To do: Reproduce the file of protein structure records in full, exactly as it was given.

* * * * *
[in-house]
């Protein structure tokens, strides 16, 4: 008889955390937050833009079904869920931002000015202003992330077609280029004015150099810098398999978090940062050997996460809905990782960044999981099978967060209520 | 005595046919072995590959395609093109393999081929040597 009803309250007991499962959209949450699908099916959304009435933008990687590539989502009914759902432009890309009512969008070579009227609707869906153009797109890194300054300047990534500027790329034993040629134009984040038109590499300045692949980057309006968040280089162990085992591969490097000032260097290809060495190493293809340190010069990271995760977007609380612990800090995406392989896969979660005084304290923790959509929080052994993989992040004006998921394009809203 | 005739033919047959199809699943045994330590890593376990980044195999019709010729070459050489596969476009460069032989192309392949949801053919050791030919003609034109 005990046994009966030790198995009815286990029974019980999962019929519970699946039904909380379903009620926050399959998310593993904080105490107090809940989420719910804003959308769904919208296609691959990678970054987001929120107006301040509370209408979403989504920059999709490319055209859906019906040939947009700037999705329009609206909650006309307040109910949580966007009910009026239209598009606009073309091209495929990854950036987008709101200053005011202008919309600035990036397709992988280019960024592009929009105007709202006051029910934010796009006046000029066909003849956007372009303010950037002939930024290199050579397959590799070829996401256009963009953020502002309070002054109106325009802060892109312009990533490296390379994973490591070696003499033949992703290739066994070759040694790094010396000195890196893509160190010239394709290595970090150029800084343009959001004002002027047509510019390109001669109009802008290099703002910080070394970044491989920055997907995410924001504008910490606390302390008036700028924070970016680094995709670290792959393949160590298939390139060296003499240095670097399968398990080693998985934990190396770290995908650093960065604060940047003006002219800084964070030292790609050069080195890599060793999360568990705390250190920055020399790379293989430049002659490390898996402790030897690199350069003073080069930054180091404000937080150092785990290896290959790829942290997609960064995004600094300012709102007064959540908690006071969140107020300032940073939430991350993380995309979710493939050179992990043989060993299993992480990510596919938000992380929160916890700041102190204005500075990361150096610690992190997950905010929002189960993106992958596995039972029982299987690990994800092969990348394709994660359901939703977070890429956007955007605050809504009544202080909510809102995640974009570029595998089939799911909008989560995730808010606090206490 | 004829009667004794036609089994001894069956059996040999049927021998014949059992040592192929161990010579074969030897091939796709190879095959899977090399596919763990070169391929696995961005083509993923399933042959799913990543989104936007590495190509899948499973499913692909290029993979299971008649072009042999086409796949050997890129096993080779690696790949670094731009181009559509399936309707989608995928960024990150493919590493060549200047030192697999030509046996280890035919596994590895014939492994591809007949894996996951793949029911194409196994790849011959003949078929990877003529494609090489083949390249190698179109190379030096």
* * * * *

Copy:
[in-house]
């Protein structure tokens, strides 16, 4: 008889955390937050833009079904869920931002000015202003992330077609280029004015150099810098398999978090940062050997996460809905990782960044999981099978967060209520 | 005595046919072995590959395609093109393999081929040597 009803309250007991499962959209949450699908099916959304009435933008990687590539989502009914759902432009890309009512969008070579009227609707869906153009797109890194300054300047990534500027790329034993040629134009984040038109590499300045692949980057309006968040280089162990085992591969490097000032260097290809060495190493293809340190010069990271995760977007609380612990800090995406392989896969979660005084304290923790959509929080052994993989992040004006998921394009809203 | 005739033919047959199809699943045994330590890593376990980044195999019709010729070459050489596969476009460069032989192309392949949801053919050791030919003609034109 005990046994009966030790198995009815286990029974019980999962019929519970699946039904909380379903009620926050399959998310593993904080105490107090809940989420719910804003959308769904919208296609691959990678970054987001929120107006301040509370209408979403989504920059999709490319055209859906019906040939947009700037999705329009609206909650006309307040109910949580966007009910009026239209598009606009073309091209495929990854950036987008709101200053005011202008919309600035990036397709992988280019960024592009929009105007709202006051029910934010796009006046000029066909003849956007372009303010950037002939930024290199050579397959590799070829996401256009963009953020502002309070002054109106325009802060892109312009990533490296390379994973490591070696003499033949992703290739066994070759040694790094010396000195890196893509160190010239394709290595970090150029800084343009959001004002002027047509510019390109001669109009802008290099703002910080070394970044491989920055997907995410924001504008910490606390302390008036700028924070970016680094995709670290792959393949160590298939390139060296003499240095670097399968398990080693998985934990190396770290995908650093960065604060940047003006002219800084964070030292790609050069080195890599060793999360568990705390250190920055020399790379293989430049002659490390898996402790030897690199350069003073080069930054180091404000937080150092785990290896290959790829942290997609960064995004600094300012709102007064959540908690006071969140107020300032940073939430991350993380995309979710493939050179992990043989060993299993992480990510596919938000992380929160916890700041102190204005500075990361150096610690992190997950905010929002189960993106992958596995039972029982299987690990994800092969990348394709994660359901939703977070890429956007955007605050809504009544202080909510809102995640974009570029595998089939799911909008989560995730808010606090206490 | 004829009667004794036609089994001894069956059996040999049927021998014949059992040592192929161990010579074969030897091939796709190879095959899977090399596919763990070169391929696995961005083509993923399933042959799913990543989104936007590495190509899948499973499913692909290029993979299971008649072009042999086409796949050997890129096993080779690696790949670094731009181009559509399936309707989608995928960024990150493919590493060549200047030192697999030509046996280890035919596994590895014939492994591809007949894996996951793949029911194409196994790849011959003949078929990877003529494609090489083949390249190698179109190379030096």